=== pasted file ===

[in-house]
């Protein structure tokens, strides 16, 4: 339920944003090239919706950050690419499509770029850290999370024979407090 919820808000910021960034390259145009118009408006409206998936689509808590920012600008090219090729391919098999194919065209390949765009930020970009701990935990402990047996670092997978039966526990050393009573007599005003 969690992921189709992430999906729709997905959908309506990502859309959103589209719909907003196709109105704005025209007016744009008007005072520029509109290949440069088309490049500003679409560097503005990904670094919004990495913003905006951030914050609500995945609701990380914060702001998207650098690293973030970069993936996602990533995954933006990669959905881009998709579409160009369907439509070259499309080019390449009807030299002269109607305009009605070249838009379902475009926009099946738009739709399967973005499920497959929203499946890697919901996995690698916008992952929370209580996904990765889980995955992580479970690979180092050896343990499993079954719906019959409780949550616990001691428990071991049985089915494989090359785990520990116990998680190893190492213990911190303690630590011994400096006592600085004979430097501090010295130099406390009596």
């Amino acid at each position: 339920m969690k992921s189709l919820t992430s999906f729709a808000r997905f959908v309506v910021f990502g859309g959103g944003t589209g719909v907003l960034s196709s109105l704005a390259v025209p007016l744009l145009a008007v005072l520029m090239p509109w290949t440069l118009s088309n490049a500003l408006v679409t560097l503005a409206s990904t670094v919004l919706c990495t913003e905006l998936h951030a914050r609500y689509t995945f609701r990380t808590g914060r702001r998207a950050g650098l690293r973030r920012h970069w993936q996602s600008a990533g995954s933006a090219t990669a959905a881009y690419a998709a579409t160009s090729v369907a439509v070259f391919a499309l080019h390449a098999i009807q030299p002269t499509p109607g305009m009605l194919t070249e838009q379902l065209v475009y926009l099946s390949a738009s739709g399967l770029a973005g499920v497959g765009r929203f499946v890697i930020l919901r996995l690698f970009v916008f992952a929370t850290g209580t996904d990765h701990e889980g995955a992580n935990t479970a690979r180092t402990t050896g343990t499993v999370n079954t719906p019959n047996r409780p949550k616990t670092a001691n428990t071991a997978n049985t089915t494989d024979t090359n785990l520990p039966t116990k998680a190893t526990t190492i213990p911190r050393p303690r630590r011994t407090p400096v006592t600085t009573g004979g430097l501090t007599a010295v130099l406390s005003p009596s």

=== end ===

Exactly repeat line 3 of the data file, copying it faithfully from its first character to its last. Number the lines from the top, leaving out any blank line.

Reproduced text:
């Amino acid at each position: 339920m969690k992921s189709l919820t992430s999906f729709a808000r997905f959908v309506v910021f990502g859309g959103g944003t589209g719909v907003l960034s196709s109105l704005a390259v025209p007016l744009l145009a008007v005072l520029m090239p509109w290949t440069l118009s088309n490049a500003l408006v679409t560097l503005a409206s990904t670094v919004l919706c990495t913003e905006l998936h951030a914050r609500y689509t995945f609701r990380t808590g914060r702001r998207a950050g650098l690293r973030r920012h970069w993936q996602s600008a990533g995954s933006a090219t990669a959905a881009y690419a998709a579409t160009s090729v369907a439509v070259f391919a499309l080019h390449a098999i009807q030299p002269t499509p109607g305009m009605l194919t070249e838009q379902l065209v475009y926009l099946s390949a738009s739709g399967l770029a973005g499920v497959g765009r929203f499946v890697i930020l919901r996995l690698f970009v916008f992952a929370t850290g209580t996904d990765h701990e889980g995955a992580n935990t479970a690979r180092t402990t050896g343990t499993v999370n079954t719906p019959n047996r409780p949550k616990t670092a001691n428990t071991a997978n049985t089915t494989d024979t090359n785990l520990p039966t116990k998680a190893t526990t190492i213990p911190r050393p303690r630590r011994t407090p400096v006592t600085t009573g004979g430097l501090t007599a010295v130099l406390s005003p009596s």